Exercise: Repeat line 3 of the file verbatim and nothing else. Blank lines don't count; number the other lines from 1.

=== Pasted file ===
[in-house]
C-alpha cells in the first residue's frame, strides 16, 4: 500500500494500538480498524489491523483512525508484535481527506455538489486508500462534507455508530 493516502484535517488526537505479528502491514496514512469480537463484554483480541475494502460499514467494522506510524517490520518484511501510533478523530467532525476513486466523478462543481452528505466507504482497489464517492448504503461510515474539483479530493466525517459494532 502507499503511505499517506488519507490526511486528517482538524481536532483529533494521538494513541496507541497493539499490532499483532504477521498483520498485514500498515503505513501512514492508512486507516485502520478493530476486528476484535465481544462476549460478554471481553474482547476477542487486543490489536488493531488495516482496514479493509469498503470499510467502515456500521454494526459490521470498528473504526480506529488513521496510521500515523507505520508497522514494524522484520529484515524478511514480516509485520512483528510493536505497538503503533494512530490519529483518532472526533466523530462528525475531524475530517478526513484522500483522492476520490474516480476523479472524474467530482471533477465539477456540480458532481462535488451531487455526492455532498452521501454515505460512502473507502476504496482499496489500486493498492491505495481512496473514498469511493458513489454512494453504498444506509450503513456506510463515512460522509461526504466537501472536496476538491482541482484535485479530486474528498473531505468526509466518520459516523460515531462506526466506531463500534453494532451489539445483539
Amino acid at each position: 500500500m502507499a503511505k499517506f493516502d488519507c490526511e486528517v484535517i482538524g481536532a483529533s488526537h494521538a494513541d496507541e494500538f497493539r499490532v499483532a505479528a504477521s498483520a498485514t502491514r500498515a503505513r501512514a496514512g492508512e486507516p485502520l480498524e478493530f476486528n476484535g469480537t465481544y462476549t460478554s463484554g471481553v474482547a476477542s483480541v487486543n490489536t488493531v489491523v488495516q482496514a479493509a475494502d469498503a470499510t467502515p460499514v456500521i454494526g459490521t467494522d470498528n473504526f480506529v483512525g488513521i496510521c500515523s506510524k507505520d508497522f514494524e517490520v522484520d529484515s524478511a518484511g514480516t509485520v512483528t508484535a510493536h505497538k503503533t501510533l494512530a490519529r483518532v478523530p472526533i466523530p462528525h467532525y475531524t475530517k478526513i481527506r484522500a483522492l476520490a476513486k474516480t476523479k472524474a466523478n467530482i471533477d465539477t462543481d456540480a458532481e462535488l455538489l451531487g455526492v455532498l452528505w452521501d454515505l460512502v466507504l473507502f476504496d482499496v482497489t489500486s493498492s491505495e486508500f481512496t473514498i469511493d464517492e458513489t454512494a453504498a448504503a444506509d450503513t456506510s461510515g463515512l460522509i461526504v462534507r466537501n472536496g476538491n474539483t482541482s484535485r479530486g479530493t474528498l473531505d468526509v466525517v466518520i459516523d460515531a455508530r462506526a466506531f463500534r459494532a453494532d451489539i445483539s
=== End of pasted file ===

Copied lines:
Amino acid at each position: 500500500m502507499a503511505k499517506f493516502d488519507c490526511e486528517v484535517i482538524g481536532a483529533s488526537h494521538a494513541d496507541e494500538f497493539r499490532v499483532a505479528a504477521s498483520a498485514t502491514r500498515a503505513r501512514a496514512g492508512e486507516p485502520l480498524e478493530f476486528n476484535g469480537t465481544y462476549t460478554s463484554g471481553v474482547a476477542s483480541v487486543n490489536t488493531v489491523v488495516q482496514a479493509a475494502d469498503a470499510t467502515p460499514v456500521i454494526g459490521t467494522d470498528n473504526f480506529v483512525g488513521i496510521c500515523s506510524k507505520d508497522f514494524e517490520v522484520d529484515s524478511a518484511g514480516t509485520v512483528t508484535a510493536h505497538k503503533t501510533l494512530a490519529r483518532v478523530p472526533i466523530p462528525h467532525y475531524t475530517k478526513i481527506r484522500a483522492l476520490a476513486k474516480t476523479k472524474a466523478n467530482i471533477d465539477t462543481d456540480a458532481e462535488l455538489l451531487g455526492v455532498l452528505w452521501d454515505l460512502v466507504l473507502f476504496d482499496v482497489t489500486s493498492s491505495e486508500f481512496t473514498i469511493d464517492e458513489t454512494a453504498a448504503a444506509d450503513t456506510s461510515g463515512l460522509i461526504v462534507r466537501n472536496g476538491n474539483t482541482s484535485r479530486g479530493t474528498l473531505d468526509v466525517v466518520i459516523d460515531a455508530r462506526a466506531f463500534r459494532a453494532d451489539i445483539s